One fine day in 1976, 21 year old Steve Jobs quit his day job at Atari and convinced computer engineer Steve "Woz" Wozniak to quit his job at Hewlett-Packard. Together, in the garage of Jobs’ Cupertino, CA home, they founded a new company which they christened "Apple". Their goal - create an inexpensive and simple to use computer. On April Fool’s Day in 1976, they introduced their first system, an encased circuit board known as the Apple I (previous computers consisted of circuit boards and switches which produced flashing lights) and sold for $666.66 at the local electronics store. By the time the Apple II and the Mac rolled around, Jobs and Woz had popularized the personal computing revolution, and the rest, as they say, is history.
Revolutionizing Personal Computing: An Apple II for the Everyday User
After the release of the Apple I, Woz set to work on improving the functionality and design of their novel product. First off, the Apple I was a play toy for computer hobbyists; Woz would have to add features to make the computer more attractive to non-computer users. Woz added higher resolution graphics to allow for the display of pictures and words rather than words alone, designed the floppy disk controller for the unit to facilitate simple data storage, and wrote a simple operating system with pal Randy Wigginton.
A compact and self-contained Apple II was released on June 5, 1977. Priced at $1,298.00 for 4KB of RAM (expandable to 48KB), or $2,698.00 for 48KB (remember, RAM was very expensive in those days), the Apple II featured sound capabilities, the BASIC programming language, 16-bit processing using the MOS Technology 6502 1 MHz microprocessor and loading and unloading of programs using an audio cassette-like device. The only glitch was an external TV or monitor had to be attached to the unit. The result was pure genius: a personal computer that was both attractive and easy to operate for the everyday user. The idea would soon make a pair of twenty-somethings working out of a garage into millionaires.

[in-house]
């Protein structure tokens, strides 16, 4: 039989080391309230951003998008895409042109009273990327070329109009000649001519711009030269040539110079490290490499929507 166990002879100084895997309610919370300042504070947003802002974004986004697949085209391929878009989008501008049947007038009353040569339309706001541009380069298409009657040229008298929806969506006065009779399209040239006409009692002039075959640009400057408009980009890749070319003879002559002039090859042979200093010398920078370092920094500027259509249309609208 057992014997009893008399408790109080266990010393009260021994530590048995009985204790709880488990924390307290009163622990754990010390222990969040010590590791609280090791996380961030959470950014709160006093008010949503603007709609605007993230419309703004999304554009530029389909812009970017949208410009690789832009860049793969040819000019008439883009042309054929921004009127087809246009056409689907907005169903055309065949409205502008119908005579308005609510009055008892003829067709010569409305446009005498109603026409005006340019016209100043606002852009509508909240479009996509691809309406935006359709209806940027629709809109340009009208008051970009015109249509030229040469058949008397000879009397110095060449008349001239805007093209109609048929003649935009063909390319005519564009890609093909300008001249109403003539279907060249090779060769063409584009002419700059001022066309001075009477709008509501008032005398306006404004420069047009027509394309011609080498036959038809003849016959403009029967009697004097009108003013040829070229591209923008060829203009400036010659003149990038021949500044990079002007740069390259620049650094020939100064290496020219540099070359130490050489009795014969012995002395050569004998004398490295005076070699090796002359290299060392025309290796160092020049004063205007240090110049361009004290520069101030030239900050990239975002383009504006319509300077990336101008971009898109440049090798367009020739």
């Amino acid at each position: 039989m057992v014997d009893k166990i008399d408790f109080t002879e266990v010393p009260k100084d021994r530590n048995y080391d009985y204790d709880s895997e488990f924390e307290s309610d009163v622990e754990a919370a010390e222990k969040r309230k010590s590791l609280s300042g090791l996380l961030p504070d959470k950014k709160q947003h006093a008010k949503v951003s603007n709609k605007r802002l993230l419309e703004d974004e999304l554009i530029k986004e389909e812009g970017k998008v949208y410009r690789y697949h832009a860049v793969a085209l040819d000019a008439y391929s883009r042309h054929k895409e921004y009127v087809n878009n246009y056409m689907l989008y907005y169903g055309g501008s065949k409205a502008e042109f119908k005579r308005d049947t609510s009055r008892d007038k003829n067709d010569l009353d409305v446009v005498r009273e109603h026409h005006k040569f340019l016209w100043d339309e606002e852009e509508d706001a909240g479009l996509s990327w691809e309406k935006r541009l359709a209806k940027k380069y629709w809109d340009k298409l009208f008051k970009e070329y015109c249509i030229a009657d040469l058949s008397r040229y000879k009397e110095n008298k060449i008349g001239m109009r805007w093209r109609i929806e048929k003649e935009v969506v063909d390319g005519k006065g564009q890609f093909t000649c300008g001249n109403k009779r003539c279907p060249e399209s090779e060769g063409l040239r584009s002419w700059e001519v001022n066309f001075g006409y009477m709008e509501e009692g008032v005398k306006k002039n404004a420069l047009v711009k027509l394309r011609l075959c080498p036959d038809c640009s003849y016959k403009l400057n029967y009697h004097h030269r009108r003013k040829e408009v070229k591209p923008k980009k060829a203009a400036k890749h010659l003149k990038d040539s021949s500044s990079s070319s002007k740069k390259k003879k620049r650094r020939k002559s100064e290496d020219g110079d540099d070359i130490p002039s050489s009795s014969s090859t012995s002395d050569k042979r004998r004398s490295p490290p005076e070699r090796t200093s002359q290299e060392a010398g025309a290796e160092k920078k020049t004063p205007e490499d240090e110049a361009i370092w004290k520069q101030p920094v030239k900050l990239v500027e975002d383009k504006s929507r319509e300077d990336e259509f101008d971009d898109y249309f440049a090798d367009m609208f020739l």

Subsequent models were released that improved on the speed and original design of the Apple II. In 1978, Woz designed the first ever external 5.25" floppy disk controller and drive that attached to the Apple II using an expansion slot. Jobs and Woz expanded the Apple II line with the release of the Apple II Plus in 1979. The Apple II Plus expanded memory capabilities to 48KB (expandable to 64KB using a memory card) and introduced a read-only memory (ROM)-based Microsoft-based BASIC language program called AppleSoft.
At the same time, Apple released its first thermal printer, the SilenType. The SilenType generated output of 80 columns in width and required the use of special thermal paper. The printer attached to the computer by way of an interface card.
The Apple IIe, the most popular and best-selling of all Apple II models, followed in 1983. Enhancements included faster chipsets, dual disk drives, improved graphics and memory capacities of 128KB (expandable with external cards to a whopping 1MB). Other models which came afterwards included the Apple IIc (1984), IIgs (1986) and IIc Plus (1988), and each featured improved chipsets, memory, and greater processing speed than its predecessors.
Throughout the 80s and 90s, Apple II computers became the de-facto computing standard for elementary schools. By the time the Apple II line became defunct, over 2 million Apple IIs had been sold, and personal computers were gaining momentum in households and classrooms nationwide.